Nexstar Media Group, the largest local TV station owner in the United States, is acquiring a 75% stake in the CW Network.
The Irving, Texas-based media company already owns many CW affiliates, including WPIX in New York and KTLA in Los Angeles.
The CW’s current owners, Warner Bros. Discovery and Paramount Global, will each retain 12.5% of the business and continue to produce original, scripted content for the network, according to a statement Monday.
In Indianapolis, Nexstar owns Fox affiliate WXIN-TV Channel 59 and CBS affilate WTTV Channel 4. WISH-TV Channel 8 is central Indiana’s CW affilate.
Nexstar CEO Perry Sook said his company would pay no upfront consideration for the network. The three owners will share ongoing losses based on their ownership shares.
The purchase underscores Nexstar’s commitment to traditional broadcasting at a time when TV is losing viewers to online services and other entertainment options. Major media giants like Warner Bros. Discovery and Paramount are both racing to build subscription-based online TV businesses. Nexstar says the deal will help diversify its programming outside of news, increasing its exposure to the national advertising market.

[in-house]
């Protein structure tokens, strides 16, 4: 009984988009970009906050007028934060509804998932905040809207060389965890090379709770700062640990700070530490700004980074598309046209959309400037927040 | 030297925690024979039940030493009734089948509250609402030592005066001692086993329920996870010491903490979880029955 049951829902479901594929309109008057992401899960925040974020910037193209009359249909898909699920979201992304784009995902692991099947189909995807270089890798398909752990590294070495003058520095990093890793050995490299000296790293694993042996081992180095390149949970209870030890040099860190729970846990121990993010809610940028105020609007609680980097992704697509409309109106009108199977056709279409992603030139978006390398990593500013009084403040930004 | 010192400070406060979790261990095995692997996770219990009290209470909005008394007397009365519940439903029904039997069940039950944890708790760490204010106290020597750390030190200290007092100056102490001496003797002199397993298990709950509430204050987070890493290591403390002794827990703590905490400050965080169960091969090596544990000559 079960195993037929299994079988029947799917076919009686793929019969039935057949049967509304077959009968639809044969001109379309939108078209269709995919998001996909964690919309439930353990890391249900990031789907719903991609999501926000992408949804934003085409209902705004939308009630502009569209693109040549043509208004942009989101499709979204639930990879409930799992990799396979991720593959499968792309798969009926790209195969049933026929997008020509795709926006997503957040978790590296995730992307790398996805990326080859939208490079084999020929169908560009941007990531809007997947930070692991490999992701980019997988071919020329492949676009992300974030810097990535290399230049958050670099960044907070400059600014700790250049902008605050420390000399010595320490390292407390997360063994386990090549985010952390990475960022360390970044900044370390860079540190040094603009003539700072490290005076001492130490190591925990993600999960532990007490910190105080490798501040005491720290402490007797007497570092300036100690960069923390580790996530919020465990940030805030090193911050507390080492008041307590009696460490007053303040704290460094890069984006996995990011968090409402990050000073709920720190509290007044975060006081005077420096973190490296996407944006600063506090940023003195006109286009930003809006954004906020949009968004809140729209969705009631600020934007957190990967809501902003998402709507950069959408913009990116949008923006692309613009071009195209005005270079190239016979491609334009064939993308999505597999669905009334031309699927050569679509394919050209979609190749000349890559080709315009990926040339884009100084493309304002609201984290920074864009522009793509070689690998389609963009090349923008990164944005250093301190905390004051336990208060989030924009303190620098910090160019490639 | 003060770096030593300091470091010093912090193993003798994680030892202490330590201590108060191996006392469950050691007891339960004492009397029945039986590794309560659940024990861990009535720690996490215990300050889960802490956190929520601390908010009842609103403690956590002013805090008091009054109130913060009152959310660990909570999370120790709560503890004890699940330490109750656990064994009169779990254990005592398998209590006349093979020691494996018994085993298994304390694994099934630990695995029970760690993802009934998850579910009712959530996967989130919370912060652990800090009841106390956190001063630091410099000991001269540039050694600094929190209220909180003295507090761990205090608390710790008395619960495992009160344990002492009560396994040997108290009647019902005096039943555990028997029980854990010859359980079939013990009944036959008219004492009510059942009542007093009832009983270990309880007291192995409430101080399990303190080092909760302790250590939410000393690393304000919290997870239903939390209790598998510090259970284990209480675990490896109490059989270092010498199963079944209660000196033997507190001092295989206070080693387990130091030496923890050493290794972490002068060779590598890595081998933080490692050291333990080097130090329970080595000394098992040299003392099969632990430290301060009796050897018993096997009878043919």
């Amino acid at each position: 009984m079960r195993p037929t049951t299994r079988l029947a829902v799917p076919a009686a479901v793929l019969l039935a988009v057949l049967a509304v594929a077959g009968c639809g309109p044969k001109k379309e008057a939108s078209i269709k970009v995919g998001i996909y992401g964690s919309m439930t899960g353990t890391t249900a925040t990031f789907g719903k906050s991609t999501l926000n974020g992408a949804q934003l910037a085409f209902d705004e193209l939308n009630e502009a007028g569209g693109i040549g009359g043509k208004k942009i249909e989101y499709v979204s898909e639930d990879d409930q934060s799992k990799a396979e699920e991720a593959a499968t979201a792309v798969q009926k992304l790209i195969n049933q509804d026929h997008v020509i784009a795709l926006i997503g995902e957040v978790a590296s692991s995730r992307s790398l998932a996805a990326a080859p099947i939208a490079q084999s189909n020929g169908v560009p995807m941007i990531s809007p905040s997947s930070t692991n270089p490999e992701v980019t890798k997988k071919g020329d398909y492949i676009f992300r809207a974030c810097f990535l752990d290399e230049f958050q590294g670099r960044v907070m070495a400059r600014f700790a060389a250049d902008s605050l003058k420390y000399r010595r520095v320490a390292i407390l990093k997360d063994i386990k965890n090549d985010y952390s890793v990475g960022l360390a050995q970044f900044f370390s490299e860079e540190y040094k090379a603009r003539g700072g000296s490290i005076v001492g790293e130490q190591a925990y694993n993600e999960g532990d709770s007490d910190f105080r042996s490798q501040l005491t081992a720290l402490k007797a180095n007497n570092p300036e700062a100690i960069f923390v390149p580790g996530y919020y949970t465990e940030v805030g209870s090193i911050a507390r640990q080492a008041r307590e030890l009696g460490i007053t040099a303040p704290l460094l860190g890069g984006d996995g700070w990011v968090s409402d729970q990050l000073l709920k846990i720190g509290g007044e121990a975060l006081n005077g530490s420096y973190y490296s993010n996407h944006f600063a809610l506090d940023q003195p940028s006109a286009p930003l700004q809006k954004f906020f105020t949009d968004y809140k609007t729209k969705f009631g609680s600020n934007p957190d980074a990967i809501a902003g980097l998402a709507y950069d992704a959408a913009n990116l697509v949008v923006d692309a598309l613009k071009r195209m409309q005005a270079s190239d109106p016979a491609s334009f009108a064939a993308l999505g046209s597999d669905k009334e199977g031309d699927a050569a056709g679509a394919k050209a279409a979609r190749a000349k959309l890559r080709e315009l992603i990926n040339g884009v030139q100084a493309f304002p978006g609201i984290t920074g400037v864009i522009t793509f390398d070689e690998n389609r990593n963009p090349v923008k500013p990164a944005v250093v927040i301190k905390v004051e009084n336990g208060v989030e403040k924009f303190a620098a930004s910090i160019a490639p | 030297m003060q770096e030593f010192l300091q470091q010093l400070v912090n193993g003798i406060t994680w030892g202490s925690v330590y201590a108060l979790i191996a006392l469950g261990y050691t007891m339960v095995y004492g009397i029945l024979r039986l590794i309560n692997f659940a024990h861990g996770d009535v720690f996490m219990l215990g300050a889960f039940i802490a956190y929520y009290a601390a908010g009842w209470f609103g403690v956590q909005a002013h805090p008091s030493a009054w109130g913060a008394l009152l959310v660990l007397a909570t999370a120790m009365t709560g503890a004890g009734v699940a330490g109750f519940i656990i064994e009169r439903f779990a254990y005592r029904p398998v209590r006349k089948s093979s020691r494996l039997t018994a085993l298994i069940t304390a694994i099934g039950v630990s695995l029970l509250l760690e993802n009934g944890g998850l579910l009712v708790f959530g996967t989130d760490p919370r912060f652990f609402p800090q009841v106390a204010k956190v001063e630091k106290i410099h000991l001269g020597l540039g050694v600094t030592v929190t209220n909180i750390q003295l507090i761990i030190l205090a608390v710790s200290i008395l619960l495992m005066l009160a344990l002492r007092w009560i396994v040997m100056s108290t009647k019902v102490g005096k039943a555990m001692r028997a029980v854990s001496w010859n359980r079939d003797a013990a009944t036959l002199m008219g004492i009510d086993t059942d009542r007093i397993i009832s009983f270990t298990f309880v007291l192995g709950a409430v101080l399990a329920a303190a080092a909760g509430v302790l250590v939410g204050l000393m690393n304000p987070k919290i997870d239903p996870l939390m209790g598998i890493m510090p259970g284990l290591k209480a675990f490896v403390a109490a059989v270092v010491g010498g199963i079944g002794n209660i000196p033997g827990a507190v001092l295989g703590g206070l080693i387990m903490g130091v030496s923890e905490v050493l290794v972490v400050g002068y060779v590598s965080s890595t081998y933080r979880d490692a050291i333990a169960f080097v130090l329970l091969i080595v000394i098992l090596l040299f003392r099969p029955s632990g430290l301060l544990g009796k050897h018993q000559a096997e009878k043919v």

Management said on a conference call Monday it would shift from expensive original content to lower-cost syndicated programming more geared to the network’s audience, which averages 58-years-old, much higher than the 18-to-34-year-olds many of the shows had been targeting. Nexstar is targeting profitability by 2025.
Nexstar has 200 owned or partner stations in 116 US markets, reaching 212 million people. In addition to CW-affiliated stations, it also operates outlets aligned with NBC, CBS, ABC and Fox.
Warner Bros. Discovery has been a key feeder of shows to CW. Paramount, formerly ViacomCBS, has pushed to unload noncore assets as it works to boost its Paramount+ streaming service. It agreed last year to sell a Los Angeles studio lot for $1.85 billion to Hackman Capital Partners and Square Mile Capital Management.
CW was founded 16 years ago as a free, over-the-air network focused on young adults. Its hits include a number of DC Comics superhero shows and “All American,” a high school football drama.
CW chief executive Mark Pedowitz confirmed in January that Viacom and WarnerMedia were exploring strategic options for CW. “This transformative time in our industry has led to a series of business activity across media and content companies,” Pedowitz wrote in a memo to staff that month.